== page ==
Jarrod, the youth pastor, is getting married in September to Megan. Megan and I became fast friends and in the past few weeks especially formed this unit in which we laughed constantly about things a sixth grader might talk about. It was wonderful and fun and I already miss her. It reminded me of the way my friendships with Laura and Rebecca formed when we first started at Houghton. There was nothing to force, we just enjoyed each other's company.

This past Sunday was a little overwhelming as dozens of people stopped me to wish me well and ask what my future plans were. Everyone was kind and gracious and made me feel like my time there had actually meant something to them. If any of you need to do an internship at a church and think you might like Oregon, get in contact with First Presbyterian Church of Salem...stellar group of people.

Leaving wasn't fun, but it wasn't awful either. My flight didn't leave until 12:30 a.m. on Wednesday, so I spent several hours waiting at the airport after Audrey, the CE director, dropped me off. Other than a small boy watching Charlotte's Web at top volume in the waiting area, it was a pleasant time.

The flights themselves were not very restful. I understand why the cram airplanes full now, but that doesn't mean I like it. Usually I can fall asleep on any flight, but I don't think I got more than half an hour while I was in the air. I almost missed my connection because fog was delaying arrivals but not departures.

I rode the train into Philadelphia, where Geila picked me up after she was done with her CPE meeting. Then I was finally introduced to the hostel in Wissahickon Valley Park, where Geila has often found retreat. It was lovely to transition back to the east coast there rather than in a lonely, half-unpacked dorm room. After not having slept for nearly fifty hours, I finally nodded off while watching Aladdin. (tee hee)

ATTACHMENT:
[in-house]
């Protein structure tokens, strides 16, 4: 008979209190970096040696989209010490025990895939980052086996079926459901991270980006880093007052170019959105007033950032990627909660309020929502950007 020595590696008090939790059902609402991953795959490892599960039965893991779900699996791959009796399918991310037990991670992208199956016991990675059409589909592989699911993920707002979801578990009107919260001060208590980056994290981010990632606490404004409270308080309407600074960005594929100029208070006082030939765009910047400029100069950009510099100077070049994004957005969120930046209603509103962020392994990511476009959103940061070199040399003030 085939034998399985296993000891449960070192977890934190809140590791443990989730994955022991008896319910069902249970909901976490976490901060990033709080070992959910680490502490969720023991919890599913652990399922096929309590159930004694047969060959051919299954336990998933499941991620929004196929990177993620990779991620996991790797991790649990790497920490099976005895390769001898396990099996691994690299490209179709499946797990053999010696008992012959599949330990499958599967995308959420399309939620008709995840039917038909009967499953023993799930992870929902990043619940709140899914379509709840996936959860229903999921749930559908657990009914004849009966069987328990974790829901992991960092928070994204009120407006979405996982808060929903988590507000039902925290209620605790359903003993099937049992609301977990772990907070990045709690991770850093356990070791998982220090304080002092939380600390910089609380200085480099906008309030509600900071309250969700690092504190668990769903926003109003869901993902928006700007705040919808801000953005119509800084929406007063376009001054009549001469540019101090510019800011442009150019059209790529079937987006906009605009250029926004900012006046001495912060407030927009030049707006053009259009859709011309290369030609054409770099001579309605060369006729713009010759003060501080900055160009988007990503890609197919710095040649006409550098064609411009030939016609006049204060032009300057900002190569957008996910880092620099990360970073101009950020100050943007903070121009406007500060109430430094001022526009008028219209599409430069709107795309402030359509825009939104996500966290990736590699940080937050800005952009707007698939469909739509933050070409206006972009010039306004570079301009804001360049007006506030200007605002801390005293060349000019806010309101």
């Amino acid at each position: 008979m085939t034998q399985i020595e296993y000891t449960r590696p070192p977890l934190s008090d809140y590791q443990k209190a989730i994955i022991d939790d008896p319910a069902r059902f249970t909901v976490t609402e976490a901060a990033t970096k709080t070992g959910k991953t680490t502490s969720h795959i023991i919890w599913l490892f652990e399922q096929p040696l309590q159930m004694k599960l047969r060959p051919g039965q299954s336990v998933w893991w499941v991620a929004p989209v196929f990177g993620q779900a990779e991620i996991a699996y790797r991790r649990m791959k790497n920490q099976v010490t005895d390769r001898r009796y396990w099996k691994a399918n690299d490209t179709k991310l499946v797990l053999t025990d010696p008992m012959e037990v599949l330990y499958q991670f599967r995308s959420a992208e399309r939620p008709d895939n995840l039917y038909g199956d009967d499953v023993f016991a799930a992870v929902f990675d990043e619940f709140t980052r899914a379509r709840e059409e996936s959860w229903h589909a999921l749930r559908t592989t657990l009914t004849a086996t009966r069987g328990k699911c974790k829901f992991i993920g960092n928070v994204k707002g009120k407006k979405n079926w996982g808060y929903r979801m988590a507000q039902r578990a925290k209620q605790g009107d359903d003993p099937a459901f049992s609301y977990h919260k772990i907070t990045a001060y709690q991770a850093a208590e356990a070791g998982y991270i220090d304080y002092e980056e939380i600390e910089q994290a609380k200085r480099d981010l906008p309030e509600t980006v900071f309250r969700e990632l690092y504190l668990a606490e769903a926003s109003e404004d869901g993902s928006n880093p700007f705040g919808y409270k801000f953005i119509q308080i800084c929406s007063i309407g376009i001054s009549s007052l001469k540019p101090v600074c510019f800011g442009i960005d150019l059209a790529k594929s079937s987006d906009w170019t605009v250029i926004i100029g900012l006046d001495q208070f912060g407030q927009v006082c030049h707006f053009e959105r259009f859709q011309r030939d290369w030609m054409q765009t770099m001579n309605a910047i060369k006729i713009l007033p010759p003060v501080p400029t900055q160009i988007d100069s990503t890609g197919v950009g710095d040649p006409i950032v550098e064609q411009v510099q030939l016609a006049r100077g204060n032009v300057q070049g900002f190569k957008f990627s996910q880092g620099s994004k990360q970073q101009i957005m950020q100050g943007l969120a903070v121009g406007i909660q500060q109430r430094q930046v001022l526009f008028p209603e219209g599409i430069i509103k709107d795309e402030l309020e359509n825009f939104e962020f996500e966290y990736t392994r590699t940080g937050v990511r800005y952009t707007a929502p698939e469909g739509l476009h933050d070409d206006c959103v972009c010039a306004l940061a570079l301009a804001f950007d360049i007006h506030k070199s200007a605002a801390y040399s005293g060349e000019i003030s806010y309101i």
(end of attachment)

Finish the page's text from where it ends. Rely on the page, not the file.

Now I'm back. My room is bare... Better get started.

Especially for Becca and Rebecca

Earlier in the summer, I made apple crisp to feed to the youngsters who attended the weekly Wednesday events here at the church. It wasn't the best apple crisp I've ever produced, but with a little ice cream it was still yummy. Many of the children turned up their noses at it. However, there was plenty leftover for the church staff to enjoy a bit.

Anyway, as the church financial whiz and I were enjoying our after lunch snack, I mentioned how spoiled I'd become by the amazing Pampered Chef apple peeler corer slicer gadget, without which I hadn't made apple crisp in several years. Well, it turns out that Virginia owned just such a gadget, but had rarely used it. Unbeknownst to me, she went on a hunt through the storage areas of her house and, finally, uncovered it and brought it to me in a lovely gift bag yesterday. It's still in the box! Some of the pieces are still in their original wrapping.

All I can say is, "WOOT!"
What do you title a sappy post about how sad you are to leave a place? Whatever the answer is, place it above.

Given that my previous top choice for field ed placements was in central Pennsylvania, coming to Oregon was quite an adventure. In the process of working at the church and traveling about the state, I've fallen in love. If I can find an adequate job in the Pacific Northwest, I plan to move here in the not too distant future. I never really put much stock in the differences between the east and west coasts, but everything they say is true. And, fortunately for me, I fit really well out here.

I'm still not entirely sure what I want to do immediately after I leave seminary, but I'm pretty sure that I'll take at least one or two years off from any further schooling. Geila is trying to convince me to teach English in some foreign land. It's a tempting option. Taking part in a Christian Ministry in the National Parks is another interesting transitional option. Don't worry, though, I'll keep you, my five regular readers, up to date.



I know I already put up a bunch of pictures from my weekend, but if you're interested in seeing all 76 I posted on flickr, click on the picture of the funny, Dr. Suess-looking flower above and you'll be taken directly to a slideshow. Enjoy!